Scribe: Do you think social media presence is critical for a successful writing career?

AD: No. Social media can be an incredibly useful tool if you are genuinely active and engaged with it — connecting with readers, other writers, and folks in the industry – but it’s useless if you don’t stay active, or if you’re just sending out the occasional perfunctory tweet or Facebook post. If you enjoy social media, take advantage of these platforms to self-promote and engage with the broader writing & reading communities. Otherwise, I personally don’t think it’s worth the trouble to simply go through the motions. For nonfiction, however, selling books is often platform-driven, and that frequently means an author will have some sort of presence online. I still don’t consider it a strict requirement, but it can be a big help to bring your publisher a built-in audience.

Scribe: If you could give writers one piece of advice, what would it be?

AD: Getting published rarely happens quickly or without roadblocks. It often requires years and years of practice to hone your writing skills, and countless rejections before something gets picked up. Your first book — or even second or third — may not be the one to make it across the line with an agent or editor. And even if you never see a word of your writing in print, there is still value in your work if you truly love and take pleasure from writing.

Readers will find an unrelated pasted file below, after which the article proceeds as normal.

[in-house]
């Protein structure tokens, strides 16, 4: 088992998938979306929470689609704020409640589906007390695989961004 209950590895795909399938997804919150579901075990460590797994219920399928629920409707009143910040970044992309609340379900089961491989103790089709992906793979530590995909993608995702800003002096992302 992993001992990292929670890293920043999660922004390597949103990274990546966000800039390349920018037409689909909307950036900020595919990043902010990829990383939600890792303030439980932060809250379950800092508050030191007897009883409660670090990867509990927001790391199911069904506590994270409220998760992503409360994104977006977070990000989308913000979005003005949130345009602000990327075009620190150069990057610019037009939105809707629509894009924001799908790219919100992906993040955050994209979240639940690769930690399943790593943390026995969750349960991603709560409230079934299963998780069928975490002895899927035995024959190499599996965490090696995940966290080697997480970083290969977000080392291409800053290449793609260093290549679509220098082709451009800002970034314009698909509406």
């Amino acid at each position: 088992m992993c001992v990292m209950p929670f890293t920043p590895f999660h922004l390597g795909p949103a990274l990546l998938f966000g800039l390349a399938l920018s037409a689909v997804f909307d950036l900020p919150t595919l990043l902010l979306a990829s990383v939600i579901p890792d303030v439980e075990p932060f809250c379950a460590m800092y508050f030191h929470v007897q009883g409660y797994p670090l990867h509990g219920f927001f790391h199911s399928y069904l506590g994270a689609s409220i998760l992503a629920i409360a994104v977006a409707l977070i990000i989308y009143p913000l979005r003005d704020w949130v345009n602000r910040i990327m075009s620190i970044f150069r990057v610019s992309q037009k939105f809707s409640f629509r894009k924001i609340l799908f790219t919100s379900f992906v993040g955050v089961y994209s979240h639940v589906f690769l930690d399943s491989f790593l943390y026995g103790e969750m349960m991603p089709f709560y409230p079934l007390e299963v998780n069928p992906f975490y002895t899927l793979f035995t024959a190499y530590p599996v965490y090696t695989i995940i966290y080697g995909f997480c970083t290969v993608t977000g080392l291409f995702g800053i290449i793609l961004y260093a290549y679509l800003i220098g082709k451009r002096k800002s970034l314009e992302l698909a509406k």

Scribe: Tell us about a project you took on because there was something special or unique about it, even though it wasn’t like projects you usually take on; or tell us about an exciting or proud moment in your career as an agent.

AD: I recently signed up a graphic middle grade series that has been a bestseller in Spain. I represent children’s books only selectively — and I don’t normally sign up untranslated books in languages I don’t speak! — but this series was too clever and fun to pass up.